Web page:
With the shaky state of the labor market for young adults these days, it’s no wonder slightly less than half of new employees negotiate their salaries, according to CareerBuilder.com. Many are just happy to have a job at all. But neglecting to negotiate can balloon into a hugely expensive mistake. Salary.com determined that a young adult can lose a little over a million dollars in lifetime earnings if they just accept the salary they’re offered.
Salary.com runs two scenarios, both young adults starting out on a 45-year career trajectory with an opening salary offer of $45,000, which is roughly the average entry-level salary for the class of 2013, according to the National Association of Colleges and Employers. “Jim” takes the offer and subsequently gets a 1% raise every year. “Jane” negotiates another $5,000 at the outset, and an additional 4% raise every third year in addition to the same 1% Jim gets. In just five years, Jane makes about $6,800 more than Jim; by the time both retire, her salary is more than $43,000 higher than his.
Altogether, Jane earns $1,037,773 more than Jim. Over the years, she could use this money to pay down student loans, save for a down payment on a house and invest for retirement — all of which has a multiplier effect on that difference in their salaries.
Even if you’re not new to the workforce, negotiating a raise during your next performance review can have a positive effect on your future earning potential. Here’s what career experts say about how to negotiate higher pay, whether you just landed your first full-time job or you’ve been at your workplace longer than the coffee machine.
Lay the groundwork with research. “Start by researching the fair market salary range for your position, education, experience and location before your negotiation,” says Abby Euler, general manager of Salary.com, an IBM Company. Do some digging into the company’s financial health, too. “If the company is not meeting revenue goals, your salary request will most likely fall on deaf ears,” she points out.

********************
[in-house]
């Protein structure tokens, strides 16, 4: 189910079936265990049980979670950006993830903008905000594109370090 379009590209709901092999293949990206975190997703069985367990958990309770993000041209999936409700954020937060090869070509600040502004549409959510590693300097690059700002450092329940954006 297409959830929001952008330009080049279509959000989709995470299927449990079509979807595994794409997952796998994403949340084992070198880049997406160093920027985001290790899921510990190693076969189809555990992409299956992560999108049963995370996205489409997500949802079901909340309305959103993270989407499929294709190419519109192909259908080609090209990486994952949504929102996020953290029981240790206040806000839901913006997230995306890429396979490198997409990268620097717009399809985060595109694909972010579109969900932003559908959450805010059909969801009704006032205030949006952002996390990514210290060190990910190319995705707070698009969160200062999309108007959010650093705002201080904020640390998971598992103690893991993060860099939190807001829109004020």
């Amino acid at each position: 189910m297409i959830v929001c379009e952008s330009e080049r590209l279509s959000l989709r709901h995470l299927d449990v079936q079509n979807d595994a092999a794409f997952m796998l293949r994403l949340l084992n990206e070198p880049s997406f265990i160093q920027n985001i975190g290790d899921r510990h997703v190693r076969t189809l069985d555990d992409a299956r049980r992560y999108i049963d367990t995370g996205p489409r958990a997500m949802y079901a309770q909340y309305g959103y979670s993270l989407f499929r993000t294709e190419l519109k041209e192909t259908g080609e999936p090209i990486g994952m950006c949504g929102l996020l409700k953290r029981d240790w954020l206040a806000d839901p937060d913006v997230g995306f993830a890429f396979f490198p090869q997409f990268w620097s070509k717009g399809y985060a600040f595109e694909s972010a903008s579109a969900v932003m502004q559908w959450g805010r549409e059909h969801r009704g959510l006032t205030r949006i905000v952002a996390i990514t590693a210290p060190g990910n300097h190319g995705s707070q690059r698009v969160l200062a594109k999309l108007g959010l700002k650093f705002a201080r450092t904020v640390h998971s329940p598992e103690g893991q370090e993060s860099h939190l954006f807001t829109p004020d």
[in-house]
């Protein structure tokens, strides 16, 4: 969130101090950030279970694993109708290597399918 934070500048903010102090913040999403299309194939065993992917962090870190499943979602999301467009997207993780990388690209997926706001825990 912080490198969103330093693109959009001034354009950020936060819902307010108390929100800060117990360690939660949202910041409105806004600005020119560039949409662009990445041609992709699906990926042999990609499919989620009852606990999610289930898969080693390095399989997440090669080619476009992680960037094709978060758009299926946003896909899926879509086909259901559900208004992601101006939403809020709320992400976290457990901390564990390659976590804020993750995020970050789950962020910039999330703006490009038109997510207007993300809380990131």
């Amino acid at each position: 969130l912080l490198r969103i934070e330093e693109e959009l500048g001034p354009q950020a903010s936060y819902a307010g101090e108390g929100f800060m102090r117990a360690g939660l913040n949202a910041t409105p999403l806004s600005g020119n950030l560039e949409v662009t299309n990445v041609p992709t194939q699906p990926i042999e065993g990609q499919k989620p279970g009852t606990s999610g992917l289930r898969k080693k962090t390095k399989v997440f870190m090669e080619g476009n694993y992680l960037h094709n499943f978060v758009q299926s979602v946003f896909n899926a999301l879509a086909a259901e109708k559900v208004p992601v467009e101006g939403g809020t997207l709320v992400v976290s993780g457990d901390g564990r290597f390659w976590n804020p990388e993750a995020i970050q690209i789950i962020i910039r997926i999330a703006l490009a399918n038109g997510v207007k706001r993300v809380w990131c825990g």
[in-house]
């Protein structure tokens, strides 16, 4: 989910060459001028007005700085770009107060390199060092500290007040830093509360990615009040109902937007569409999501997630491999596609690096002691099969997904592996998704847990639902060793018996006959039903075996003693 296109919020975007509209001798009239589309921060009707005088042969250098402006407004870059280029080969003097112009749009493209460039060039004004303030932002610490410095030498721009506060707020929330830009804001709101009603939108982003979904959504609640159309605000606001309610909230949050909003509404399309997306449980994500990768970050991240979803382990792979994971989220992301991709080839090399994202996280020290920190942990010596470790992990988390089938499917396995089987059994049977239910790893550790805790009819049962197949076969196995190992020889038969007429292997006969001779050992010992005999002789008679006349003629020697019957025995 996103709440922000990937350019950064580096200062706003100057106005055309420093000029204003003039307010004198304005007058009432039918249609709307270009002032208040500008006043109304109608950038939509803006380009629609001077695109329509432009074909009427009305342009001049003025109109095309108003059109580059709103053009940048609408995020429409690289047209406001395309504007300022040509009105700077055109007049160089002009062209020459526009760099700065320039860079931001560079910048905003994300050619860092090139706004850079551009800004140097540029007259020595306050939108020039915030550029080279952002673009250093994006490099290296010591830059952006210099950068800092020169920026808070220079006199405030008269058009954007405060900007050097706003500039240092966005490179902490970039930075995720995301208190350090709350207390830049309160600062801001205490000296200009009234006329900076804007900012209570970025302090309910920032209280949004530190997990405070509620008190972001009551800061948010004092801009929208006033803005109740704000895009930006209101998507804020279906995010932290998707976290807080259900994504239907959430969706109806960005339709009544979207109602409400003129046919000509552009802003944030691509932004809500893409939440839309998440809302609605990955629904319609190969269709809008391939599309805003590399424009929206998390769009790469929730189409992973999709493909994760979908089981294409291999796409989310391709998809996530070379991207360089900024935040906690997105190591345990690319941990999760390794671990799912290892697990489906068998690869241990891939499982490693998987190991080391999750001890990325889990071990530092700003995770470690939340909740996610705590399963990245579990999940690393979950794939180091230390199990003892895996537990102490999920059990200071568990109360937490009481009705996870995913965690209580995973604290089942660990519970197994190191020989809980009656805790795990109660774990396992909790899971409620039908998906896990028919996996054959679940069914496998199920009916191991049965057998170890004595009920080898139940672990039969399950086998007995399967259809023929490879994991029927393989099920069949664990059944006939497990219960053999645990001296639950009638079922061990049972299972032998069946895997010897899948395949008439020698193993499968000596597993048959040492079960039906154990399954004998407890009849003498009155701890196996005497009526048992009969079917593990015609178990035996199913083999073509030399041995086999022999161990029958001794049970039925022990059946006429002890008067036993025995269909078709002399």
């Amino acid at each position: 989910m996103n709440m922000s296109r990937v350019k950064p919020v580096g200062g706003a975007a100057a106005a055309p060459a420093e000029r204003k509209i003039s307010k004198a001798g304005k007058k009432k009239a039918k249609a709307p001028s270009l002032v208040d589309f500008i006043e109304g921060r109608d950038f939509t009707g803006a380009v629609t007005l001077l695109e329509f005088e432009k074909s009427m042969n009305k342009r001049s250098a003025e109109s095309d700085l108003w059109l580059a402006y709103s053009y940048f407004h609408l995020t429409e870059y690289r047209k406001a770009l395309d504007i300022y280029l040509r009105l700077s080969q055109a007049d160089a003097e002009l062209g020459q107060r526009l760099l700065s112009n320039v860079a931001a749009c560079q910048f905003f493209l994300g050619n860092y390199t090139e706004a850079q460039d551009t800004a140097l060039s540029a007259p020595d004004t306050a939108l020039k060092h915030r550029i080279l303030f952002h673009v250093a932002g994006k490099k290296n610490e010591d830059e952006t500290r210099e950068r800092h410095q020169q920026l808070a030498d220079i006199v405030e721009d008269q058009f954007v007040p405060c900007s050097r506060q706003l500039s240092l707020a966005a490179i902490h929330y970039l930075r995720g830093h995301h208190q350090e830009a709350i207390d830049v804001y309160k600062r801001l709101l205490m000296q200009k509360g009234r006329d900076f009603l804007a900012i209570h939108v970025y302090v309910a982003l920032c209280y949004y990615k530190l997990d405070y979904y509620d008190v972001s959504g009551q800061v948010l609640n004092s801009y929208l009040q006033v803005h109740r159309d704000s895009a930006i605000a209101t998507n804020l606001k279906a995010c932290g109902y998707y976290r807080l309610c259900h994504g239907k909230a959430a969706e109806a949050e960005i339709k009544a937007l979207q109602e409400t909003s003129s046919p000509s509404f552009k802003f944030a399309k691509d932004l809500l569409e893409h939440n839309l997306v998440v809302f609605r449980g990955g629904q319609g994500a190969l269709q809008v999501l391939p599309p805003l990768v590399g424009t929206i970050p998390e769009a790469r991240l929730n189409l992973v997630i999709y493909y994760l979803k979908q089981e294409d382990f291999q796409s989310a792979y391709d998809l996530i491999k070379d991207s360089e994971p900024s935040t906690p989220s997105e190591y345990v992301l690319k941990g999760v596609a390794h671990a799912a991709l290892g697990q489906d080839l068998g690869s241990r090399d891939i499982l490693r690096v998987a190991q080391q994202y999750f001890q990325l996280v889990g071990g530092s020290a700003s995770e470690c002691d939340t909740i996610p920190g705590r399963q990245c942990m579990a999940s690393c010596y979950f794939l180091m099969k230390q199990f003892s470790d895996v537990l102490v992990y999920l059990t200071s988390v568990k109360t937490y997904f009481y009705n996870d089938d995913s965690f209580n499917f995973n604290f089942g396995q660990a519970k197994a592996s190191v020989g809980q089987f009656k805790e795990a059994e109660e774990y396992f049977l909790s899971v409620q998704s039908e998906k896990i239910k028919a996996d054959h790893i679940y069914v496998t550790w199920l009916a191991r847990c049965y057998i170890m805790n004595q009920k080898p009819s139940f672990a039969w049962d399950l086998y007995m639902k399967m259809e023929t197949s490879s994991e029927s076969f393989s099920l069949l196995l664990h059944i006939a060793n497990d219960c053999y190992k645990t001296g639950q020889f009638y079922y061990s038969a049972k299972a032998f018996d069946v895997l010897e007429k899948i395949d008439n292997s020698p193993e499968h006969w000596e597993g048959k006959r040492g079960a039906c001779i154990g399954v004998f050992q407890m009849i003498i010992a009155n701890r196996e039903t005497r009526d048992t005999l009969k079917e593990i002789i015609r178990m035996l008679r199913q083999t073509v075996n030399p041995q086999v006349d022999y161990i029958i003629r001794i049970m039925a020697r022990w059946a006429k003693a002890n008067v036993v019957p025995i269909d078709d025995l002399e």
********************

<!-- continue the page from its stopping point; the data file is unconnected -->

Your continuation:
Quantify your value. “What is the unique value you’re providing, and how can it be quantified?” says Kim E. Ruyle, president of Inventive Talent Consulting, LLC. “How does it compare with what others make providing comparable value?”
Toot your own horn. “Have your talking points ready to show how your contributions and performance have helped improve your company’s bottom line,” Euler says. Highlight things like how you increased revenue or where you saved company money, times when you went above and beyond your job role or exceeded your goals.
See what else you can negotiate. “An employer may not always be in a financial position to meet a specific salary requirement, but they usually can offer some other perk such as flexible schedules, telecommuting options, more vacation time, higher title, an office, reimbursement for mobile devices, etc.,” says CareerBuilder spokeswoman Jennifer Grasz.
Don’t fear rejection. Realize your boss isn’t going to take it personally if you ask for more money, Euler says. In a recent survey, “84% of managers expect you to negotiate your salary or job offer,” and none said they would fire anybody who asked for a raise.
Avoid threats. “Don’t tell your boss you are being recruited” if it’s not true, says Heidi Golledge, CEO of CyberCoders and CareerBliss. This casts doubt on your loyalty, which is the last thing you want your boss thinking. Instead, “Ensure they know you love it there and are ready to take your commitment to the next level, but need more monetary commitment from them,” Golledge says.
Make it about them, not you. If you’re getting married or having a baby, that’s great news — but milestones like this aren’t good reasons to ask for more money, Euler says. “Stay focused on how your performance and work has positively benefited the company. Show data and use examples whenever possible to explain your raise-worthy performance.”